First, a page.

Wow. Our experiment is off to a great start—let's see if we can finish it off sooner than expected.
Columbus and his ocean-cruising colleagues were great at showing up late to the party and swaggering around like they owned the place, but every now and then, European explorers did bump into uncharted and uninhabited lands. Yale geography professor Bill Rankin has mapped these spots, mostly "diminutive islands that no human had ever seen before, along with extravagant amounts of ice and snow." Today, just 0.05 percent of the world population, or 3.6 million people, live in these places.
These islands make up roughly the area of Great Britain, or 0.14 percent of the land on Earth. But if you include the frozen expanses of land at the poles, the conquistadors can claim another 11 percent!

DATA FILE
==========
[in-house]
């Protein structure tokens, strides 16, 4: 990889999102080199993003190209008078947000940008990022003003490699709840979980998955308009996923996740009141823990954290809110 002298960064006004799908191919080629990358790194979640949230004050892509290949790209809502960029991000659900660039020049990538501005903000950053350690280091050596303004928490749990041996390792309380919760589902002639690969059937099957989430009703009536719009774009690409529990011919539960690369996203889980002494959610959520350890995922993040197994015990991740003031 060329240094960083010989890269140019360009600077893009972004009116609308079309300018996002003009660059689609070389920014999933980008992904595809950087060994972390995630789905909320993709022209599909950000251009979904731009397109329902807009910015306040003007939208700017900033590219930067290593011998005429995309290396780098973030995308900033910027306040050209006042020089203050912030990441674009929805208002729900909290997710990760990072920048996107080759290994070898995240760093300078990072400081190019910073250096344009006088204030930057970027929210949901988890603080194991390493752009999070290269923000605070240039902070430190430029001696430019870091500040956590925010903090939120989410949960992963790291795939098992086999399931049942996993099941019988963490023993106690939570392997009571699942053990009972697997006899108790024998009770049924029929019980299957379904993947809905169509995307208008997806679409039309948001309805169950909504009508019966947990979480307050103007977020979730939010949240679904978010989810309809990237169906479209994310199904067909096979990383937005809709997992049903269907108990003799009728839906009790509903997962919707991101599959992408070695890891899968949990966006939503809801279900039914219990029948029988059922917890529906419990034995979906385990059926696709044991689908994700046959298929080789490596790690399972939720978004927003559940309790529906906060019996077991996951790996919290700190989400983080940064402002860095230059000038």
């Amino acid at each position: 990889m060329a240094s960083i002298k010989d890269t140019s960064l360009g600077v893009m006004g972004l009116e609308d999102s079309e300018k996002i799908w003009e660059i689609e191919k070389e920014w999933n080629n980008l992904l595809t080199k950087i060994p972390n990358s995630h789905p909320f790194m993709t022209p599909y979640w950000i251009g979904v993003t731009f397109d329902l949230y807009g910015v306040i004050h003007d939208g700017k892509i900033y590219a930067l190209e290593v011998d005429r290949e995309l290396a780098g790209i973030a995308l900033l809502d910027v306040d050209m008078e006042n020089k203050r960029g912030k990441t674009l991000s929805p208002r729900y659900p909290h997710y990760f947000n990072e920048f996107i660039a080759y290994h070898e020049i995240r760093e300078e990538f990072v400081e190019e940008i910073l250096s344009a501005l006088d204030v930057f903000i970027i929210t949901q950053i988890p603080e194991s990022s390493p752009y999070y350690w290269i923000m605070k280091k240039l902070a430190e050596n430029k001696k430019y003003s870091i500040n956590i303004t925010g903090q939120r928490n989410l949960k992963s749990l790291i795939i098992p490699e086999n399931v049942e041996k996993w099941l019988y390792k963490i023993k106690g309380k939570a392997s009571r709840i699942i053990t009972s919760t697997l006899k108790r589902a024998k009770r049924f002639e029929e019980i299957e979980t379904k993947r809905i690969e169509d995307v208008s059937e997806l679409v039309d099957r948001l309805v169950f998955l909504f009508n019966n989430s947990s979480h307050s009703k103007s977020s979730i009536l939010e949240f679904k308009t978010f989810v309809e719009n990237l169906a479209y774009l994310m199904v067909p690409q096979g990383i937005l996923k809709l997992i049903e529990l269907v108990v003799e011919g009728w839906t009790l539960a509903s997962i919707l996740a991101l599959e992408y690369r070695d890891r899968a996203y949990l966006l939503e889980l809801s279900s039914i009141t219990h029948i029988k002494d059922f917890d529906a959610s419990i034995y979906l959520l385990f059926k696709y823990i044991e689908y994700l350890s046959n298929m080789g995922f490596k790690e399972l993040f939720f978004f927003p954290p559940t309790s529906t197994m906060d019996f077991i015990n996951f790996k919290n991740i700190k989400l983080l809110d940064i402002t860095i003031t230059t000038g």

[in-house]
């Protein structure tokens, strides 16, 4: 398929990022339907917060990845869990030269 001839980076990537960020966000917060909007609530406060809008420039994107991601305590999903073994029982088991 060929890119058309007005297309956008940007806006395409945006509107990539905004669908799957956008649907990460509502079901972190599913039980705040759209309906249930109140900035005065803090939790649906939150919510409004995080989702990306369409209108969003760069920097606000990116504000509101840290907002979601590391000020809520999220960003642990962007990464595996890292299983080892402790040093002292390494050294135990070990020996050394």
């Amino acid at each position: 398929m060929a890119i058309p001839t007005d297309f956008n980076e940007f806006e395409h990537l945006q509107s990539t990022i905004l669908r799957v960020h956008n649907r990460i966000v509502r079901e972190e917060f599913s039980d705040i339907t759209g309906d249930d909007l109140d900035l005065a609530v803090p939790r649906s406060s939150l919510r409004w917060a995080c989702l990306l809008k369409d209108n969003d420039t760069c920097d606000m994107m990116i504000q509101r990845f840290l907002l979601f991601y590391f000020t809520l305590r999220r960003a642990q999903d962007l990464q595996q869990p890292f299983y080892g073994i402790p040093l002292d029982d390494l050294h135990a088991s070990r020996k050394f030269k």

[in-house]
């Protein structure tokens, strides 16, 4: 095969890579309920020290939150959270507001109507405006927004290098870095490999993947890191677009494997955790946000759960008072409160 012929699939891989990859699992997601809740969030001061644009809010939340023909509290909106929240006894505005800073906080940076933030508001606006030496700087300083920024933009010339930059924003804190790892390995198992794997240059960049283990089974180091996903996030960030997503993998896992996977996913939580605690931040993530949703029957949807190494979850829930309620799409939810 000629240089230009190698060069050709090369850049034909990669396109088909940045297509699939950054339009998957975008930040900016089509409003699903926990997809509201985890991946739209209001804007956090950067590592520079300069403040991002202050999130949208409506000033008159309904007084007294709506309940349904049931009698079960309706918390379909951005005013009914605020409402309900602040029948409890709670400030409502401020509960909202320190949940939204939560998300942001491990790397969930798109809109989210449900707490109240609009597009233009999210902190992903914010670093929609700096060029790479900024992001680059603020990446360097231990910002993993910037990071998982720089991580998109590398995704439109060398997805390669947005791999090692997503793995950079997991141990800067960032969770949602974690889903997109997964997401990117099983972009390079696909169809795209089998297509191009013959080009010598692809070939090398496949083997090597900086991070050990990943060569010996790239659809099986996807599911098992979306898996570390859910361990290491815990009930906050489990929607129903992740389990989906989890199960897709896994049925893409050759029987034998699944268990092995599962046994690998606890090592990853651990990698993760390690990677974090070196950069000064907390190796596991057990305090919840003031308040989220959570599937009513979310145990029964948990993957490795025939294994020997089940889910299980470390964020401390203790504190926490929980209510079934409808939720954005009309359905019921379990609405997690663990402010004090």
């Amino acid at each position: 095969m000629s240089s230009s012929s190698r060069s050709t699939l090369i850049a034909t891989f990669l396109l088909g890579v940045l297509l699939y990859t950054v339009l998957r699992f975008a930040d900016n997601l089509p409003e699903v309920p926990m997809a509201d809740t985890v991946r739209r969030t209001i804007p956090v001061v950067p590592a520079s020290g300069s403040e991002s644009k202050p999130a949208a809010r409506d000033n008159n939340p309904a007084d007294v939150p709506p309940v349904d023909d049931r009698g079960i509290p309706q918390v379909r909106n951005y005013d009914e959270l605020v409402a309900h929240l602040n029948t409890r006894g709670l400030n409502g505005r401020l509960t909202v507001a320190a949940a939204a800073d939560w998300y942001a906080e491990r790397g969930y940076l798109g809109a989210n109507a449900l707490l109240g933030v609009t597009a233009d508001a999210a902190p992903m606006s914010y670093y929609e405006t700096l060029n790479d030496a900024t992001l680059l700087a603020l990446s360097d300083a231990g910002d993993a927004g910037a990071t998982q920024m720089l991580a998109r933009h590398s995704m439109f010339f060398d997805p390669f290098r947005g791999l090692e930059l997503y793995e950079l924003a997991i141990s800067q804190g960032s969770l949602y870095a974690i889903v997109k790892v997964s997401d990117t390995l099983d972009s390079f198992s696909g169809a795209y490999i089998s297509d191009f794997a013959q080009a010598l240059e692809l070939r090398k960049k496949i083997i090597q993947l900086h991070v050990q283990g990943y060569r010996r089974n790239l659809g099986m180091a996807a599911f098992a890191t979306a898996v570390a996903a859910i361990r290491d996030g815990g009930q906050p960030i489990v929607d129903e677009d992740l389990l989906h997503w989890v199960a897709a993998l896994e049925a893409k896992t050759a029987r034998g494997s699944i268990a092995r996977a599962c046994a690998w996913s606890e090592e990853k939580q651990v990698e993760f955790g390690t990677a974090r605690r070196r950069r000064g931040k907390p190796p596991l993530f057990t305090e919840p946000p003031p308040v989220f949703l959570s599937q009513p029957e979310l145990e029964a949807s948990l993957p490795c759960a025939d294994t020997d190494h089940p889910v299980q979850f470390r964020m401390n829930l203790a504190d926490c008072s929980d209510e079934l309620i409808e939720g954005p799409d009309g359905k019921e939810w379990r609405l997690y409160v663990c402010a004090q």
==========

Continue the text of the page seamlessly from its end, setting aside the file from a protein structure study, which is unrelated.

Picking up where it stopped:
The map also reveals some interesting 16th-century geopolitics. The kaleidoscopes of color along the edges of the map show the spoils of whaling wars, Rankin writes, which led to a "free-for-all" land grab. The middle of the map is dominated by Portugal (green) and Spain (brown); Rankin would have readers recall the 1494 Treaty of Tordesillas, which divvied up discoveries between the two imperial powers. Today, the population living on land (actually) discovered by Portuguese explorers comes to a whopping 3.4 million, far out performing Spain, with its measly 150,000. Vamos Portugal!